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Since the passage of President Joe Biden’s COVID-19 relief bill earlier this year, millions of American families have received monthly direct payments from the federal government based on the number of children they have.
If you take the University’s word for it, Hopkins is a beacon of inclusivity. Alongside stunning views of campus, pictures meant to exemplify diversity feature prominently in the University’s promotional materials. This image is too rosy. The environment surrounding disability on campus exemplifies this inconsistency.
In theory, college is a time and place for us to discover ourselves, establish connections and learn more about what excites us. The experience, however, comes with a steep price tag.
Journalism has long been classified as a utility that provides information and facts to the public. However, with the advent of 24/7 news and the internet, the focus now seems to be on virality and maintaining constant attention from viewers. This causes much of the news to be sensationalized so that readers will click on, skim through and possibly share the story.
Hopkins often feels distant from the city it calls home. Community engagement efforts are largely concentrated in the areas surrounding the Homewood and East Baltimore campuses. Firmly entrenched in the Hopkins Bubble, we rarely stray far from the University.
In mid-September, The Wall Street Journal published leaked internal documents from Facebook regarding the harmful effects Instagram has on teenage girls. According to the internal report, the app increases the prevalence of body image issues and suicidal thoughts among teenagers.
Last week, the family of Henrietta Lacks filed a lawsuit against biotech company Thermo Fisher Scientific. Seventy years ago, Lacks sought treatment for cervical cancer at Hopkins Hospital, where doctors harvested her cells without her knowledge. Following her death, her immortal cells, known as the HeLa cell line, would revolutionize modern medicine.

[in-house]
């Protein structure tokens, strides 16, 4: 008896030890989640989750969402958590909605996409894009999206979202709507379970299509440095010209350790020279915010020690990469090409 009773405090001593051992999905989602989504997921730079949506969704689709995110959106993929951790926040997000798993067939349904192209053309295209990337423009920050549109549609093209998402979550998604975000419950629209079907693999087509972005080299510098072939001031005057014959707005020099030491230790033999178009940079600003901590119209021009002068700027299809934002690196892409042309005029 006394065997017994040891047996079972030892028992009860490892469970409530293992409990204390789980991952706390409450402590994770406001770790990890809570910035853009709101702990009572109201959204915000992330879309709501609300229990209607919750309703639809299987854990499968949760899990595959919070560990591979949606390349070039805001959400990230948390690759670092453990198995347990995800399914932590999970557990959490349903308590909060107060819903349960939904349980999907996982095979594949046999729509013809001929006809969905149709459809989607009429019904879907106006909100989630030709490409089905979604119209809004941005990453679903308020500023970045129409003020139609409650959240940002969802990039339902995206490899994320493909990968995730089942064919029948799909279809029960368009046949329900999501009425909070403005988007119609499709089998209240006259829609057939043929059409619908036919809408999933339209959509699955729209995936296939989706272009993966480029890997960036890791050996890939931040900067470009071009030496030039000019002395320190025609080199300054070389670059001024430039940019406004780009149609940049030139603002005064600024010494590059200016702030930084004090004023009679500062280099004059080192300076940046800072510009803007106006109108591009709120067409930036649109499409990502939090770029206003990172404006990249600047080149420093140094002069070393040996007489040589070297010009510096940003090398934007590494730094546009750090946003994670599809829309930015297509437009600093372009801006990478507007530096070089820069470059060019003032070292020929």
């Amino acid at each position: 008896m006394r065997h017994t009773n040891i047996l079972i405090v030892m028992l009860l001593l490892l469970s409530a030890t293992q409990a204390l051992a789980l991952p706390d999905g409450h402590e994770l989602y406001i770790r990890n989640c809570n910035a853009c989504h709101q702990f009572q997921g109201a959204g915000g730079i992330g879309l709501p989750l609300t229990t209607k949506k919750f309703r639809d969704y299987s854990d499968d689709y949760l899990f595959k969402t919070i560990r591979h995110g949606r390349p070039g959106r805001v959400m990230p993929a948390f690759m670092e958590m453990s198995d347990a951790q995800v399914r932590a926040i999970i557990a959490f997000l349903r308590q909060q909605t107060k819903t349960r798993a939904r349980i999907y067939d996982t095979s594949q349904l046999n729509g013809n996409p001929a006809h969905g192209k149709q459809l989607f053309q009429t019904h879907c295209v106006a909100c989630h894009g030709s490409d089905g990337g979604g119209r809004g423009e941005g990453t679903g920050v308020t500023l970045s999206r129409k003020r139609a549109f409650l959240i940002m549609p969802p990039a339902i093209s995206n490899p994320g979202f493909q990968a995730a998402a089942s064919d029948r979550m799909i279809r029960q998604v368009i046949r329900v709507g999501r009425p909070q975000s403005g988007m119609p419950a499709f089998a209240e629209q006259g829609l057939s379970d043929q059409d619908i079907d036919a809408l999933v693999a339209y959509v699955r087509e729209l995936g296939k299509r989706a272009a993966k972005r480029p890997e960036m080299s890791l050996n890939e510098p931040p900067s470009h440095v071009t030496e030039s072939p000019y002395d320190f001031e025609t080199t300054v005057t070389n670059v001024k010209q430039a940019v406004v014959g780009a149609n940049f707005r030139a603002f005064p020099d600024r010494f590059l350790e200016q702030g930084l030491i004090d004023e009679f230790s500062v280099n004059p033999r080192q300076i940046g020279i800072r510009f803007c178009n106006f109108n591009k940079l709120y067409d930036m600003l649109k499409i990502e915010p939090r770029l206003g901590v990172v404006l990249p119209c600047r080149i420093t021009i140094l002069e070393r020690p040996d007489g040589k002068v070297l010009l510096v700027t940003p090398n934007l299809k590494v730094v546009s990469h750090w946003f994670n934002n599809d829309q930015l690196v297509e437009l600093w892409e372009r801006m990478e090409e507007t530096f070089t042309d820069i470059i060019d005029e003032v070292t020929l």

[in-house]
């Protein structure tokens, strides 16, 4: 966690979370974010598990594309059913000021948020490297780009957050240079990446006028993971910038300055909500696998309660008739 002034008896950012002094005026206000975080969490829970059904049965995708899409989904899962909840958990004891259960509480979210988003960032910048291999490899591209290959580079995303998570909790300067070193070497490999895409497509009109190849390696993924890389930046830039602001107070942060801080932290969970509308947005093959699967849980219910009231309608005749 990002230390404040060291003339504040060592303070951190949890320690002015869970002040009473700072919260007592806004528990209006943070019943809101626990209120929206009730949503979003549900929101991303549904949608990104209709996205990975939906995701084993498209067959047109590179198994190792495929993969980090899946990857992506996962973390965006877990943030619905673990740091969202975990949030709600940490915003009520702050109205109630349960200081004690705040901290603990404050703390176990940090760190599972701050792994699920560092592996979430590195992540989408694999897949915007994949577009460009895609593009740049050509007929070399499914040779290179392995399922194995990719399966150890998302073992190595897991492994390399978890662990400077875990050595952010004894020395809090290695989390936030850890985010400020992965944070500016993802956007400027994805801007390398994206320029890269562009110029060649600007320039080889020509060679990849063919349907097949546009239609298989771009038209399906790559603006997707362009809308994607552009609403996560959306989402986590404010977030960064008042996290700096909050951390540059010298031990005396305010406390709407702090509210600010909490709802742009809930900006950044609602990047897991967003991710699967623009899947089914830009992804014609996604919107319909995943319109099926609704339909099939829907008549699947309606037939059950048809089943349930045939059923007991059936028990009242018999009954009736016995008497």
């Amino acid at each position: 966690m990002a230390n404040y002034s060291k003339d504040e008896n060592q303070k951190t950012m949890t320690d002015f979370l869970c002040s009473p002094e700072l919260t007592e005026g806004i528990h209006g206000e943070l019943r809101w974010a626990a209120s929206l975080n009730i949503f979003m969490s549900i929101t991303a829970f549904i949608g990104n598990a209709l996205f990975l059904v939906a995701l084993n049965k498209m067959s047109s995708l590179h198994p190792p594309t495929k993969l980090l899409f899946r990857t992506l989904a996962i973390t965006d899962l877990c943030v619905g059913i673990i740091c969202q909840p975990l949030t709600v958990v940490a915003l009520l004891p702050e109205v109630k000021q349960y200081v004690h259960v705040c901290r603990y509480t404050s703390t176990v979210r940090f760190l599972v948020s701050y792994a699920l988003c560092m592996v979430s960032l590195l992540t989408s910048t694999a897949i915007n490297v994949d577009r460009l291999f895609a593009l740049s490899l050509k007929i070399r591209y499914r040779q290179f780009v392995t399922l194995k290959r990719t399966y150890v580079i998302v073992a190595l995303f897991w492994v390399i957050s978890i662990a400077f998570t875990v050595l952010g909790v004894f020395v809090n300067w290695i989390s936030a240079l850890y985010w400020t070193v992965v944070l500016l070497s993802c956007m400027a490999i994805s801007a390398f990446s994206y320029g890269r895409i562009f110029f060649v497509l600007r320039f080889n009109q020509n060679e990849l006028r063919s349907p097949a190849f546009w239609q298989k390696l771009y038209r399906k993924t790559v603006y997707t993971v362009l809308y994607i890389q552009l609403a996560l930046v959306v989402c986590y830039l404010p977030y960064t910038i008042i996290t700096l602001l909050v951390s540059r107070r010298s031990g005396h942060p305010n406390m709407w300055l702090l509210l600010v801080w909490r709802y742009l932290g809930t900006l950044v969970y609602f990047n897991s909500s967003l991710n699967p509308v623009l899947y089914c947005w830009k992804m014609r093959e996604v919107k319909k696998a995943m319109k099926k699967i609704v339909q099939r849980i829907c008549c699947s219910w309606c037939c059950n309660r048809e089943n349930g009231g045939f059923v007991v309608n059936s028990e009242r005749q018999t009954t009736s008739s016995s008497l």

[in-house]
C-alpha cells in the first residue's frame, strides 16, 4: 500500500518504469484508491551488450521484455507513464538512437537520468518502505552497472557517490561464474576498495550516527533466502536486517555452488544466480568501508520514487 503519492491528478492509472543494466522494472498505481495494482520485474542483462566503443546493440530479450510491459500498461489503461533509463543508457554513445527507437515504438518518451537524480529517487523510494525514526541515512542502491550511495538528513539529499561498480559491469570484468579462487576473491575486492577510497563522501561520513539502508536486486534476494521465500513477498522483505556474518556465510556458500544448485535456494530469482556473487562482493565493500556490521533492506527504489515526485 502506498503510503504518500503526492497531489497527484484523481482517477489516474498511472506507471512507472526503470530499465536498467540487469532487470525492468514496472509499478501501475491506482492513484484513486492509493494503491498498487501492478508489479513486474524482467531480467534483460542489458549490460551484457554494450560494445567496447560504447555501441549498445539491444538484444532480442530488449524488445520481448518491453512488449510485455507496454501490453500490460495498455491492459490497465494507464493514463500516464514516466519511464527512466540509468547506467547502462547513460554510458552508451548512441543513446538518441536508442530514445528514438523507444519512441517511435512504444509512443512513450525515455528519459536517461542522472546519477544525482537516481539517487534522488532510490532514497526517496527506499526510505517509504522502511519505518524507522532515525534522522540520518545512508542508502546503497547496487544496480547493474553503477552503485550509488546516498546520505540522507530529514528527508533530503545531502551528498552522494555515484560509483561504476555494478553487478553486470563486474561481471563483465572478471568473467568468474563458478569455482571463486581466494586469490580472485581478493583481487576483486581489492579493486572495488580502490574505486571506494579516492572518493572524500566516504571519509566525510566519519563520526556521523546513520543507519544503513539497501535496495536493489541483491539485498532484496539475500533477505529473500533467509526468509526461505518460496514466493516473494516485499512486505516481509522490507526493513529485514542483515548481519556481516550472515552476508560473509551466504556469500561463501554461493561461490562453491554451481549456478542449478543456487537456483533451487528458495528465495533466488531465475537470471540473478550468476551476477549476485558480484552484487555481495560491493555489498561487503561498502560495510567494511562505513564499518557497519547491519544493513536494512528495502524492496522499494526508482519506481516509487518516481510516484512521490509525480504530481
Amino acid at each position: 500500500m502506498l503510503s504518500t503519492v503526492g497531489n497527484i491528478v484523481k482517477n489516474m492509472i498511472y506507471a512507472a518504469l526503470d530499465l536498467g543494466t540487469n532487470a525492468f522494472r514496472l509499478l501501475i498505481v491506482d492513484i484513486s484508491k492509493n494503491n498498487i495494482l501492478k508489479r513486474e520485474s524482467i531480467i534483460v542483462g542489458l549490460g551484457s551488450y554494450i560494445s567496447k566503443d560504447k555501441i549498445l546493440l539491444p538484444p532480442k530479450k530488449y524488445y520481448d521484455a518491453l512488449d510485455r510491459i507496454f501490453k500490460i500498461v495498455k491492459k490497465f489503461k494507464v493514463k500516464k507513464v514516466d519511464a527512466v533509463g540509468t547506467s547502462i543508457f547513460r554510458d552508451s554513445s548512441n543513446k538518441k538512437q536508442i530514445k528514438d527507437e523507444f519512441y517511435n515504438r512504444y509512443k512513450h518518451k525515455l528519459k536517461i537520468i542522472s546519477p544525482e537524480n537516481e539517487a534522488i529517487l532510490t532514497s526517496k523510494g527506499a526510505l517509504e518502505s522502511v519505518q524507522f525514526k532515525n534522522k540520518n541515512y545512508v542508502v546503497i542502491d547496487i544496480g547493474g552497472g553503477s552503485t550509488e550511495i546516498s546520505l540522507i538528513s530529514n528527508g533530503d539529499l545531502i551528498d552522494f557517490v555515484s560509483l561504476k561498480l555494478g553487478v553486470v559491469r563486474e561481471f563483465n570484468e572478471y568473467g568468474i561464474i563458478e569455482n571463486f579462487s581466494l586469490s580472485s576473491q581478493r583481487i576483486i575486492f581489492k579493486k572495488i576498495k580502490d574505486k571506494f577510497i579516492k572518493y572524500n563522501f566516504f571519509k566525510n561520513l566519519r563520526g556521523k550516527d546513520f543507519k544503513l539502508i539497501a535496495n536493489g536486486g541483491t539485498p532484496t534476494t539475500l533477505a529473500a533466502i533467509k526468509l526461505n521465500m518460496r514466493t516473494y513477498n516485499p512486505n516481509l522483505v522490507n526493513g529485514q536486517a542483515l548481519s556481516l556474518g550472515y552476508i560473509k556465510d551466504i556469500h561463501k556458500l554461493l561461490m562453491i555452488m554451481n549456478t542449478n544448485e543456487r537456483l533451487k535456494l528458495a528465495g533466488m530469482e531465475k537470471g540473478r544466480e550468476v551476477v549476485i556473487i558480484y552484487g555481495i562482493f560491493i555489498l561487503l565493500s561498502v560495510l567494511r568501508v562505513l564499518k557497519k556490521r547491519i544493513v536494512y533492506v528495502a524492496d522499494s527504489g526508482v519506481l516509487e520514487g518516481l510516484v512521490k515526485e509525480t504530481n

As the winter season approaches and people increasingly opt to stay indoors, flu season has made its presence known on campus. With friends, fellow students, and even professors falling ill, it seems that everyone has been feeling under the weather. In a normal year, this might not be a cause for particular alarm. In a new normal year, however, this is concerning.
The ways that nature and mankind operate on both an individual and interactive level are vastly different, and it’s easy to wonder if they’re simply supposed to be separate. Like many great mysteries of the universe, however, that may be another question that exists without an answer.
This semester feels like a never-ending marathon. With midterm season upon us, students must constantly juggle exams, papers, applications and extracurriculars. To add to this stress, there are no formal breaks this semester in the 11 weeks between Labor Day and Thanksgiving.
“Are you premed?” is the most common and frequent question I am asked after mentioning that I attend Hopkins or am majoring in Neuroscience. I have become accustomed to the blank, confused stares that I receive as I coolly respond with “Actually, no.”
When it comes to technology and education, our preexisting negligence has been aggravated due to the onset of COVID-19. Students are reliant on their devices more than themselves and acquaint their identities in the grades they are compelled to work after. The precarious handling under the educational system drives students into an abyss of burnout and hollowed dignity.
I’m a graduate student in the Engineering for Professionals (EP) program, and I’m disabled. I wrote earlier this summer summarizing my experiences with this department. I’d like to talk about a particularly bad math class that I took in spring 2019.
Changes to vaccine guidelines is just one of the recent announcements increasing students’ anxieties due to the lack of communication from the University, leaving many still wanting more transparency from the Hopkins administration.
Once again, Hopkins is tied for ninth place in the U.S. News and World Report’s “Best National Universities” category. While we are grateful to attend a University that affords us so many incredible resources, one very basic resource doesn’t live up to this standard: transportation.